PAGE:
From Pipi’s Pasture: Remembering Thanksgiving
When Thanksgiving rolls around, I can’t help but remember my childhood, when the holiday was celebrated with a big dinner and lots of family. Thanksgiving was usually spent with the Osborn family, since our grandparents, Dad’s parents, lived on Deer Creek, just over the hill from our ranch at Morapos. Many of the other Osborn family lived close by, too. My mother’s family lived near Steamboat, so ranch chores prevented us from going there very often, but we did occasionally go there on Thanksgiving.
When Grandpa and Grandma Osborn still lived on their ranch, we usually had Thanksgiving dinner there. They had a rather large dining room with a big table where the adults ate dinner. We kids fixed our plates and ate elsewhere, though I don’t think we sat at a table.
Sometimes, Thanksgiving was at our house. Looking back on it, my sisters, brother, and I wonder how everyone fit into our house, because it was small. Our grandparents’ house wasn’t so big, either, but things seem so much bigger when you’re a kid.
Anyway, even though the hostess fixed the turkey and trimmings, everyone contributed to the Thanksgiving dinner. So, the women started cooking several days before the holiday. Besides, they liked to cook some Thanksgiving dishes to have on hand for the days after the big dinner.
Most of the ingredients for the Thanksgiving meal came from the ranch, from canned goods in the basement to the eggs and milk from ranch animals. Sometimes, even pumpkin and minced meat was canned, but ingredients such as marshmallows, raisins, cranberries, evaporated milk, and gelatin were purchased at the grocery store.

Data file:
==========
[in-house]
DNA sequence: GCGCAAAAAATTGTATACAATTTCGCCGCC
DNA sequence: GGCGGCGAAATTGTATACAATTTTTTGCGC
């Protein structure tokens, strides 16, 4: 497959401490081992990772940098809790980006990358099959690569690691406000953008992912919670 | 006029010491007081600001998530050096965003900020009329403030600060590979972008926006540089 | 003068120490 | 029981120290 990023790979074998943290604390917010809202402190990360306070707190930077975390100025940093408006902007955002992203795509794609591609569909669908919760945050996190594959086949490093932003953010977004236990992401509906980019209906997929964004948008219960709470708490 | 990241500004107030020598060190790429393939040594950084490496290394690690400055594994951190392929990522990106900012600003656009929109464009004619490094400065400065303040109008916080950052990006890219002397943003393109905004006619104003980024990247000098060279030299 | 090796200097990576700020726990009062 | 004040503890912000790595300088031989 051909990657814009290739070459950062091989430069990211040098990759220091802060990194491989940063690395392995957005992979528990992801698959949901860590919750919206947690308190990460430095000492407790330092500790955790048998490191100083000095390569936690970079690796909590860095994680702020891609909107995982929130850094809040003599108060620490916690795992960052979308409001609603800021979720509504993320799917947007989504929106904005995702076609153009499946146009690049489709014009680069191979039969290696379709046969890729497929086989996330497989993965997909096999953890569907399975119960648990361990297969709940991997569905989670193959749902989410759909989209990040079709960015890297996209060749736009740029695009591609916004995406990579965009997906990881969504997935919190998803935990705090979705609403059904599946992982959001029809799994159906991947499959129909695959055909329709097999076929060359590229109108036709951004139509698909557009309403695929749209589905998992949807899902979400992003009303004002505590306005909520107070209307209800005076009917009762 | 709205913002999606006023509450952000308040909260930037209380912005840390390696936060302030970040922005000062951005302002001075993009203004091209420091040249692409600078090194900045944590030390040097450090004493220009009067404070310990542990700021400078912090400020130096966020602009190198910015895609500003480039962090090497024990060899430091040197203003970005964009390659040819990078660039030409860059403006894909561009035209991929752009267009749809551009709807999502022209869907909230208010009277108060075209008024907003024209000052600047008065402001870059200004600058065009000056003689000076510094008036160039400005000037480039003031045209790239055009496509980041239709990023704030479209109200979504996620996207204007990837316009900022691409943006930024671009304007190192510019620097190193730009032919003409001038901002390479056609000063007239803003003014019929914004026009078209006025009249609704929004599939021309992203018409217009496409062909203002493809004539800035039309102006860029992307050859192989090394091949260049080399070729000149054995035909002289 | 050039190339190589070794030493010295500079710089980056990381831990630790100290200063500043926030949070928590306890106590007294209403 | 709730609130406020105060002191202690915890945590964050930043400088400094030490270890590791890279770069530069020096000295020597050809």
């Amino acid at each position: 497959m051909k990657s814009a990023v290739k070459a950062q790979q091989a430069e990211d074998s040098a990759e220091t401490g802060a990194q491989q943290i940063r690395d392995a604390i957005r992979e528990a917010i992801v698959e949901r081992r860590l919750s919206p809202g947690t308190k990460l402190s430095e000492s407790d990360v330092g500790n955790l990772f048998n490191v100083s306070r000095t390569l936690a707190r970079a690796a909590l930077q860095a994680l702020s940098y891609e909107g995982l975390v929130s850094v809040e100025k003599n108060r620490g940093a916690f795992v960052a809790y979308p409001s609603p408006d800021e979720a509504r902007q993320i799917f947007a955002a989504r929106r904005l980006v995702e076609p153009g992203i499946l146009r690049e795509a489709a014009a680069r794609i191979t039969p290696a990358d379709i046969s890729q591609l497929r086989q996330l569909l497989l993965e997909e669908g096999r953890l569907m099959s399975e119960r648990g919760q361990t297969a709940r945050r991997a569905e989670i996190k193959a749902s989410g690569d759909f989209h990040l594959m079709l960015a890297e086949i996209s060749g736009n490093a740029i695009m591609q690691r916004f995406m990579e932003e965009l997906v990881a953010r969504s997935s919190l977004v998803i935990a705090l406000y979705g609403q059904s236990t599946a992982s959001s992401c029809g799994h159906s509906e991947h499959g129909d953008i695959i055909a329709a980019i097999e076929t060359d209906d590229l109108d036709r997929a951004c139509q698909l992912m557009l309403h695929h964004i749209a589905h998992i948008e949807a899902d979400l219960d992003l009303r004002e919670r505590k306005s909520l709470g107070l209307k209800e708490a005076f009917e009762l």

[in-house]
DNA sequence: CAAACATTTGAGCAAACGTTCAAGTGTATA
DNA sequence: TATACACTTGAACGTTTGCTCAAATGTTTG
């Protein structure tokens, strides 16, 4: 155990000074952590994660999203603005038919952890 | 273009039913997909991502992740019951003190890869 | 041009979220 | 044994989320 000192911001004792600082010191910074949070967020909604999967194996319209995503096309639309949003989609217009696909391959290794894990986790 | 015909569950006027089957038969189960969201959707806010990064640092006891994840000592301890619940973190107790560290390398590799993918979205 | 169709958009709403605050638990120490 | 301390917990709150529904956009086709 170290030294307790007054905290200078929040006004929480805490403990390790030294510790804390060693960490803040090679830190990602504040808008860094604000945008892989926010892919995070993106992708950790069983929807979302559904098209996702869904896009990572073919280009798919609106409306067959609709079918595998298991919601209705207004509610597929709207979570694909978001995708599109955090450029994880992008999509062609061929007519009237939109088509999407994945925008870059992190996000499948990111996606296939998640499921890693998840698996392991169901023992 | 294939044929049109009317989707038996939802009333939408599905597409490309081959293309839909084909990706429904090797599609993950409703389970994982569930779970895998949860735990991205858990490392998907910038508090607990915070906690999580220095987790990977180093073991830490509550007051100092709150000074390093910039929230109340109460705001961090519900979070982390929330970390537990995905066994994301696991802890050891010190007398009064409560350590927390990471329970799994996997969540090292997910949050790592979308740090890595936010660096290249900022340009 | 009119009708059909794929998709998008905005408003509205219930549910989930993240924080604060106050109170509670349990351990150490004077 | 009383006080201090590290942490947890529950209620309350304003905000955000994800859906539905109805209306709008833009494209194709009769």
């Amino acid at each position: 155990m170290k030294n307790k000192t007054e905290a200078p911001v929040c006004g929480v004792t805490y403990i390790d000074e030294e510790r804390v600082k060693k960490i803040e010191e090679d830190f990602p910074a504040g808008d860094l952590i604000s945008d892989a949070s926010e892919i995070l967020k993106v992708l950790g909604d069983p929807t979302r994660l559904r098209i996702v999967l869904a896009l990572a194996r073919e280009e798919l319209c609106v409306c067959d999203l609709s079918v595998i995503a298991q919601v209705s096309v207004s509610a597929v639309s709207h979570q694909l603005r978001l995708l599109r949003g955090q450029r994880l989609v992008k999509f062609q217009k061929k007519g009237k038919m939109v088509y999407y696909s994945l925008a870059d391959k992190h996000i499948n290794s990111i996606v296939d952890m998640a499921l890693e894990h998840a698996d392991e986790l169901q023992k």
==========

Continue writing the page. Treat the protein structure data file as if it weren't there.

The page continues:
Our sister Darlene (Blackford) remembers that chicken was the main meat at our house on Thanksgiving for several years, until the summer we raised white turkeys. She recalls how exciting it was to see that turkey as it was pulled from the oven. She remembers the family even bought a special big platter for the turkey.
Before the holiday, baking could begin, and the nuts — usually walnuts — had to be shelled. That job usually fell to us kids. Sometimes, the hunters brought walnuts with them when they came to the ranch in the fall. Mom did not buy already shelled nuts — at least not that I remember. Mom also churned butter. She saved up cream to be used in some of the recipes — and for whipped cream.
Mom sometimes started off her baking with an applesauce cake with raisins and nuts. (Come Christmas, other ingredients were added to make a fruit cake.) She frosted the cake with a powdered sugar icing. She baked pies, always pumpkin and minced meat, but sometimes apple or cherry. Mom baked bread, cut it into cubes and placed it on cookie sheets to dry for stuffing. Our dining room table was covered with pies, cakes, and cookie sheets, and we had to move it all elsewhere to eat our meals.
On Thanksgiving Day, no matter where we were, the dining room table was filled with sweet potatoes (made with brown sugar, butter, and covered with marshmallows); cranberry dishes; vegetables, such as baked corn or green beans; a variety of gelatin salads; and, of course, the turkey, dressing, potatoes, and gravy. There were also freshly-baked rolls, relishes, and jellies. The desserts were left in the kitchen for later.
Memories of Thanksgiving past!
Imagine that there’s a town next to a raging river, with a waterfall just five minutes downstream. One day, the residents of this town notice people caught in the river and many are going right over the waterfall’s edge. What can the townspeople do to save these people?